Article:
No more. I think my food switch has turned off and I don’t know how to turn it on again. This is not good news for those that live in my home. 

When the kids were small and I was a stay-at-home mom (in my heart I still am) my refrigerator was stocked with easy to make foods. Casseroles, hearty and rich, found their way to my dinner table several times a week. Soups like potato and ham, broccoli, and even chili (which is not a family fave) with cornbread were served. I tried new recipes and honed the ones that everyone liked and the ones that were not so likable. I had a great little repertoire going on that had new ones inserted every now and then for good measure and to mix it up. Marinated meats were put in juicy containers and pulled out to grill in the evening and along with a baked potato the meal was complete. 

Somewhere along the way the kids grew up, and along with their many outside the home activities, the supper table became a once a week type deal. It was a place to crash when we realized, “Hey, we’re all home tonight. Let’s sit at the table!” Glasses would clink merrily, mundane everyday details would be talked about, and the food would be plentiful and down the hatch. 

Things change over time, like kids moving away, going to college, and getting jobs. I’m down to one child in his last year of school and I should be cooking everything he likes plus more. Instead, I’m drowning in my own cooking foibles, unable to even muster the strength to pull out a tried and true recipe and give it a whirl. My son just laughs and says, “Mom, you’re trying to starve me!” My husband laughs as well and says, “Just fry me an egg with potatoes and I’m good.” This is not me, though, this is not who I am. Aside from cooking the occasional Mexican meal (which I can do in my sleep) I’m in a rut and can’t see my way out of it.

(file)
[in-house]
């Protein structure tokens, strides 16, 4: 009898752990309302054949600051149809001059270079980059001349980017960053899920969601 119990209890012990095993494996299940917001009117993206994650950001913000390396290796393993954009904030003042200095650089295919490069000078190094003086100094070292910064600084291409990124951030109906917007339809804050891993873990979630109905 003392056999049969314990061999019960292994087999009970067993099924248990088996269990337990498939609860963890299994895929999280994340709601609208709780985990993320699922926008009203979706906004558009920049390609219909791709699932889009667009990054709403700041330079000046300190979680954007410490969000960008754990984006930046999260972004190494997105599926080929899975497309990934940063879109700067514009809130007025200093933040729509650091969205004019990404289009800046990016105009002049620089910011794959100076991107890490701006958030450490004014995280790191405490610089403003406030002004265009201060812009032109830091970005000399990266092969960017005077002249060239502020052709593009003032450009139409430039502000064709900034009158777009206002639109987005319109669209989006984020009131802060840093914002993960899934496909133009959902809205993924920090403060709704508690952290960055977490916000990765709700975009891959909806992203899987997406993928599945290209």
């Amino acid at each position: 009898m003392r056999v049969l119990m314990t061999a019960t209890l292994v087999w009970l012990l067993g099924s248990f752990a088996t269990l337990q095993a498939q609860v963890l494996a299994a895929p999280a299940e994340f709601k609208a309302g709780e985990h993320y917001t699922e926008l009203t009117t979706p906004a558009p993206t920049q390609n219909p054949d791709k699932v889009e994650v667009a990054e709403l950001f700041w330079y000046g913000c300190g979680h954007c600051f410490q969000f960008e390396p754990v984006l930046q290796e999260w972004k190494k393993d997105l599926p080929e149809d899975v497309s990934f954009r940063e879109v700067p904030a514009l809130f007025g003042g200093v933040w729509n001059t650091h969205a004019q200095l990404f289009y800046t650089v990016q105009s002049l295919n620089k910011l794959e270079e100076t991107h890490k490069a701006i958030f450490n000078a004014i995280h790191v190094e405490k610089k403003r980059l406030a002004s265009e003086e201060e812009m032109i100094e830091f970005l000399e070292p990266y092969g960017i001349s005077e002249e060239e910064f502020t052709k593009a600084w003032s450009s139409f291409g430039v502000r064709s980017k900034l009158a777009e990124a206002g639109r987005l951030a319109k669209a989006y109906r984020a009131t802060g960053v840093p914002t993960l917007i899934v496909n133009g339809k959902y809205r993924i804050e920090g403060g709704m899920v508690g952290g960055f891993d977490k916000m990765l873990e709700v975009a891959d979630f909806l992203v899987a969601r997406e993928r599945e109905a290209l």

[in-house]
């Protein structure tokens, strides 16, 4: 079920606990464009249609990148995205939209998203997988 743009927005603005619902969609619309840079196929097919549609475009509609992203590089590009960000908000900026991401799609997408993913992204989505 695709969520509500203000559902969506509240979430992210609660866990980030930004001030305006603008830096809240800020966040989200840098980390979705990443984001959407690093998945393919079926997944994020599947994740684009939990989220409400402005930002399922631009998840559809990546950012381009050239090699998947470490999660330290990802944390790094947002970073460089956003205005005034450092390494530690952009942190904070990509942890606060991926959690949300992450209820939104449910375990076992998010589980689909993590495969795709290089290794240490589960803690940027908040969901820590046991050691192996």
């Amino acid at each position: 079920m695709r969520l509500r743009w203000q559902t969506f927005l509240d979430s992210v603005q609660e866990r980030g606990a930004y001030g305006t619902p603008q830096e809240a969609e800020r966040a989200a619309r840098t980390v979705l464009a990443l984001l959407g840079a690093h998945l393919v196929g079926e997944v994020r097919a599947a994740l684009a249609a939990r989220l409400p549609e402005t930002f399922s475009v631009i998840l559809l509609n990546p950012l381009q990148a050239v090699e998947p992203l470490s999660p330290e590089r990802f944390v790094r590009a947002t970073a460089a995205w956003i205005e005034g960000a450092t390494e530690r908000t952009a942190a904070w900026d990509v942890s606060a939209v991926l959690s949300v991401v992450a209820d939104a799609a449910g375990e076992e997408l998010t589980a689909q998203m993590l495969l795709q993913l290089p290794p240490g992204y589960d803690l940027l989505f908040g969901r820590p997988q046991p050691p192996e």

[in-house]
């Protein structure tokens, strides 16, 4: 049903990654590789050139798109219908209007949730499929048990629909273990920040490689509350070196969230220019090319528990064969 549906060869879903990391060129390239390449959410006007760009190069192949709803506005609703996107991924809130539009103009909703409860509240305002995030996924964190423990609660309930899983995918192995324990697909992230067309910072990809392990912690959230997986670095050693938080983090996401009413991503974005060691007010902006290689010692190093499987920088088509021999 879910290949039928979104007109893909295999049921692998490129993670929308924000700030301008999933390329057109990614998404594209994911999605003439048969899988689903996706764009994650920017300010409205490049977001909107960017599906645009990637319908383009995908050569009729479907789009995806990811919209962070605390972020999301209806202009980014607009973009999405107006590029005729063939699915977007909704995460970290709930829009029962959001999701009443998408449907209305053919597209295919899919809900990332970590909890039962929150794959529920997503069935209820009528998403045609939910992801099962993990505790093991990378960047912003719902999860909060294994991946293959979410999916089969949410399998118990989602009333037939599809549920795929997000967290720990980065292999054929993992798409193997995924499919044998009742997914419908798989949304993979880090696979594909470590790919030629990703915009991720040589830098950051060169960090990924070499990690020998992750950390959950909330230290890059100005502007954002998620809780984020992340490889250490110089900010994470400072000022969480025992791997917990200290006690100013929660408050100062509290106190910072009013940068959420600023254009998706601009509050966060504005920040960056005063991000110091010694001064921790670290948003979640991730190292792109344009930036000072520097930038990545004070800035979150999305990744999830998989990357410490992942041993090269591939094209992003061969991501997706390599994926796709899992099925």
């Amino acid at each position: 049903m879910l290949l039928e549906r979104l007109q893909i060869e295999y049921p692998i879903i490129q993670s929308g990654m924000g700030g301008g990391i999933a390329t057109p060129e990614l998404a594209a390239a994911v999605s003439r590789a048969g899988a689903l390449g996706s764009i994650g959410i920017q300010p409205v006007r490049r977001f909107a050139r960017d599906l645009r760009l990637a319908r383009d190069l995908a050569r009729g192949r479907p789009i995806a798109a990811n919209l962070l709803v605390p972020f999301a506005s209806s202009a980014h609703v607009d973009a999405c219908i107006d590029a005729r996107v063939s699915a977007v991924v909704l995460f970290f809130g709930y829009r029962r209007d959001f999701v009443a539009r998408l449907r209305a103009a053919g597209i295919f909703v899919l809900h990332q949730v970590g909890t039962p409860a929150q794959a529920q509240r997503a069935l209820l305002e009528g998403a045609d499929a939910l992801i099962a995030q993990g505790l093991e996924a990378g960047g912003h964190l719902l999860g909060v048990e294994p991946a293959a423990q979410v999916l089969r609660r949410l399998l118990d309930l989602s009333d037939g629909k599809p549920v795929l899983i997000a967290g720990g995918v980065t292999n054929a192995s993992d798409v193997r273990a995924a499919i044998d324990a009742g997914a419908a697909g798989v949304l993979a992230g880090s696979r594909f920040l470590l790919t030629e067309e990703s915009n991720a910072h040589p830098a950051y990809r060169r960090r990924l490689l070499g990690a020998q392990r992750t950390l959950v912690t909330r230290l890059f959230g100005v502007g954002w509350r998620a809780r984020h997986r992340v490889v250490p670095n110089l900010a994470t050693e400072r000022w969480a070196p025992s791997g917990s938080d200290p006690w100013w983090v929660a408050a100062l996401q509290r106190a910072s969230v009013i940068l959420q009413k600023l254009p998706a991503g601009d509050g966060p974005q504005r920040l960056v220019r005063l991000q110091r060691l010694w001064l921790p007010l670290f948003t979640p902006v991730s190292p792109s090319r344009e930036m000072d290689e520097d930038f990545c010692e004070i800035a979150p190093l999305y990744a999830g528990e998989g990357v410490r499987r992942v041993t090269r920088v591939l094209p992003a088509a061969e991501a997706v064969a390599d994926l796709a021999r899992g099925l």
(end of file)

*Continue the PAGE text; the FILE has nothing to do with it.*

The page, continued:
I’m thinking that I’m mourning the loss of being important in the kitchen. I work part time and when I come home I can’t think past making coffee and sitting down in a cushy chair. When I’m home on my days off I try to make something good to make up for the other days that I didn’t do such a good job. It’s a constant struggle and to you working moms that have little kids I commend you for being able to get supper on the table. 

As for me, I need to break out of this funk and get back to myself. Maybe I need a change of scenery in my kitchen. Trying some new ingredients or a fancy recipe I never would have tried before is the key. I should re-arrange and clean out my spice cabinet, and I should finally try cooking with asparagus or some other green vegetable the kids would never touch. When the last child is gone in six months or so, I will be left with a yawning space that was once filled with laughter. 

I do look forward to filling this space with what my husband and I have always wanted to try in the food world. I should break open a bottle of wine to sip while I cook, turn up the music, and pull some shrimp and scallops from the fridge to sear in butter and garlic. Along with a nice pasta or rice plus greens, a new way of cooking will be born. Transitioning from a big family to cooking for two - I think that is what’s troubling me. I am going from, “Mom, mom I’m hungry!” to a more richly slow, yet yummy way of cooking. No more huge casseroles filled with mac and cheese or the filling hamburger potato casserole with carrots my kids loved so much. No more Kool-Aid in the fridge and gummi snacks in the pantry – these will be replaced with things that we love. I will no longer have to hide the fancy cookies I like to dip in my coffee, and my husband’s favorite things will take precedence in the pantry as well. I will have lots of years of that – having my pantry just so. I’m in a funk now, but it’s time to pull myself out of it and cook for my son what he loves before he’s gone. Because when he’s gone I will wish I could hear his voice in the kitchen yelling, “What’s for supper, mom!” And those are moments, even though you move forward and enjoy the new ones, that you can never have back.so true : sometimes i really don't feel like cooking...kids can be so ungreatful